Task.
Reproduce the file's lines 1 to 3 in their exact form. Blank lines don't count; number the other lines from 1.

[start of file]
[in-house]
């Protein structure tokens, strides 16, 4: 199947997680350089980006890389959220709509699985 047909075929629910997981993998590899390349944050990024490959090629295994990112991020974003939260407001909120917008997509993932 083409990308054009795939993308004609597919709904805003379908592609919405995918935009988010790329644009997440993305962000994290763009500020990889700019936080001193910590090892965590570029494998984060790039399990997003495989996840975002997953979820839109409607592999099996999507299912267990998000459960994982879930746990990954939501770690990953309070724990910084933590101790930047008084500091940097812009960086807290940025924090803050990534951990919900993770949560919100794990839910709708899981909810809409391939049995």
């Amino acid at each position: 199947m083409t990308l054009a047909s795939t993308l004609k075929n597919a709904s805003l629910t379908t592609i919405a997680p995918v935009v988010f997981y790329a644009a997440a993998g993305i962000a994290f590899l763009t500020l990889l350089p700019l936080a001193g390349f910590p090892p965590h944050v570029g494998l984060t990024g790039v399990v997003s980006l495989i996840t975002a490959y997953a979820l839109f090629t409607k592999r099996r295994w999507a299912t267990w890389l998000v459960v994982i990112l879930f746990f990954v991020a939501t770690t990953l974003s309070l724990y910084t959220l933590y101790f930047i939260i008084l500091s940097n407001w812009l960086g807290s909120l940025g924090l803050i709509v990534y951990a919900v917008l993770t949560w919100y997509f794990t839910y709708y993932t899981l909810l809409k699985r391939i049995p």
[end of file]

[in-house]
């Protein structure tokens, strides 16, 4: 199947997680350089980006890389959220709509699985 047909075929629910997981993998590899390349944050990024490959090629295994990112991020974003939260407001909120917008997509993932 083409990308054009795939993308004609597919709904805003379908592609919405995918935009988010790329644009997440993305962000994290763009500020990889700019936080001193910590090892965590570029494998984060790039399990997003495989996840975002997953979820839109409607592999099996999507299912267990998000459960994982879930746990990954939501770690990953309070724990910084933590101790930047008084500091940097812009960086807290940025924090803050990534951990919900993770949560919100794990839910709708899981909810809409391939049995």
């Amino acid at each position: 199947m083409t990308l054009a047909s795939t993308l004609k075929n597919a709904s805003l629910t379908t592609i919405a997680p995918v935009v988010f997981y790329a644009a997440a993998g993305i962000a994290f590899l763009t500020l990889l350089p700019l936080a001193g390349f910590p090892p965590h944050v570029g494998l984060t990024g790039v399990v997003s980006l495989i996840t975002a490959y997953a979820l839109f090629t409607k592999r099996r295994w999507a299912t267990w890389l998000v459960v994982i990112l879930f746990f990954v991020a939501t770690t990953l974003s309070l724990y910084t959220l933590y101790f930047i939260i008084l500091s940097n407001w812009l960086g807290s909120l940025g924090l803050i709509v990534y951990a919900v917008l993770t949560w919100y997509f794990t839910y709708y993932t899981l909810l809409k699985r391939i049995p």